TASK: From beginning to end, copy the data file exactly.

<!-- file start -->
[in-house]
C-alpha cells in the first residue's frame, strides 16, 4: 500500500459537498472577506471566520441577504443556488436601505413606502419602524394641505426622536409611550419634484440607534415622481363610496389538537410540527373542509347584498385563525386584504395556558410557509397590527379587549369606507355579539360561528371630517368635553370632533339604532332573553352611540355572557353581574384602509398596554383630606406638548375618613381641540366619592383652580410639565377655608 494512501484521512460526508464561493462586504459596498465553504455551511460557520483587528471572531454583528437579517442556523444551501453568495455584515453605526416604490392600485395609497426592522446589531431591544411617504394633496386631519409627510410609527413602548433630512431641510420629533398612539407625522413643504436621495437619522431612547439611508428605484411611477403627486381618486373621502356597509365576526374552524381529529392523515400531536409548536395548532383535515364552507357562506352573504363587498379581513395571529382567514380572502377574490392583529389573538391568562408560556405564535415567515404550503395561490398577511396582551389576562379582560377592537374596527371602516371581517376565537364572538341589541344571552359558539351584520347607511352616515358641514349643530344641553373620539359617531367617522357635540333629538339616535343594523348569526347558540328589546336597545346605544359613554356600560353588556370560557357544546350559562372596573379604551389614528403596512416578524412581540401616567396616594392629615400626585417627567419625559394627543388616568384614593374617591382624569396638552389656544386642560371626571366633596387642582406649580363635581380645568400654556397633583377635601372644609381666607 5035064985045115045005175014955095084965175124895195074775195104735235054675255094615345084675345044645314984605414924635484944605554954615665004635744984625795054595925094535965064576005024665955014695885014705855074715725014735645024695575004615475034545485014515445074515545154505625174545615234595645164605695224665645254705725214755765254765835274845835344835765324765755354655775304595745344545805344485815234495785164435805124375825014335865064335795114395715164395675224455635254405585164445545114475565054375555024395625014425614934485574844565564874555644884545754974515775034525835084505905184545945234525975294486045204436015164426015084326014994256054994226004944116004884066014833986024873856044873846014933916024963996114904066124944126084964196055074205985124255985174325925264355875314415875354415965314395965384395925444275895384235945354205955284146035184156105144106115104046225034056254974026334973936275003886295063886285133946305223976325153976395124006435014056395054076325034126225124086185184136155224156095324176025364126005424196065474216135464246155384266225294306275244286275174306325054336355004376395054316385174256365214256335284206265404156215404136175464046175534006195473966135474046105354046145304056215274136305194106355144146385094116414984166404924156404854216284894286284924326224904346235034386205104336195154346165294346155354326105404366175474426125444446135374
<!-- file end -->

[in-house]
C-alpha cells in the first residue's frame, strides 16, 4: 500500500459537498472577506471566520441577504443556488436601505413606502419602524394641505426622536409611550419634484440607534415622481363610496389538537410540527373542509347584498385563525386584504395556558410557509397590527379587549369606507355579539360561528371630517368635553370632533339604532332573553352611540355572557353581574384602509398596554383630606406638548375618613381641540366619592383652580410639565377655608 494512501484521512460526508464561493462586504459596498465553504455551511460557520483587528471572531454583528437579517442556523444551501453568495455584515453605526416604490392600485395609497426592522446589531431591544411617504394633496386631519409627510410609527413602548433630512431641510420629533398612539407625522413643504436621495437619522431612547439611508428605484411611477403627486381618486373621502356597509365576526374552524381529529392523515400531536409548536395548532383535515364552507357562506352573504363587498379581513395571529382567514380572502377574490392583529389573538391568562408560556405564535415567515404550503395561490398577511396582551389576562379582560377592537374596527371602516371581517376565537364572538341589541344571552359558539351584520347607511352616515358641514349643530344641553373620539359617531367617522357635540333629538339616535343594523348569526347558540328589546336597545346605544359613554356600560353588556370560557357544546350559562372596573379604551389614528403596512416578524412581540401616567396616594392629615400626585417627567419625559394627543388616568384614593374617591382624569396638552389656544386642560371626571366633596387642582406649580363635581380645568400654556397633583377635601372644609381666607 5035064985045115045005175014955095084965175124895195074775195104735235054675255094615345084675345044645314984605414924635484944605554954615665004635744984625795054595925094535965064576005024665955014695885014705855074715725014735645024695575004615475034545485014515445074515545154505625174545615234595645164605695224665645254705725214755765254765835274845835344835765324765755354655775304595745344545805344485815234495785164435805124375825014335865064335795114395715164395675224455635254405585164445545114475565054375555024395625014425614934485574844565564874555644884545754974515775034525835084505905184545945234525975294486045204436015164426015084326014994256054994226004944116004884066014833986024873856044873846014933916024963996114904066124944126084964196055074205985124255985174325925264355875314415875354415965314395965384395925444275895384235945354205955284146035184156105144106115104046225034056254974026334973936275003886295063886285133946305223976325153976395124006435014056395054076325034126225124086185184136155224156095324176025364126005424196065474216135464246155384266225294306275244286275174306325054336355004376395054316385174256365214256335284206265404156215404136175464046175534006195473966135474046105354046145304056215274136305194106355144146385094116414984166404924156404854216284894286284924326224904346235034386205104336195154346165294346155354326105404366175474426125444446135374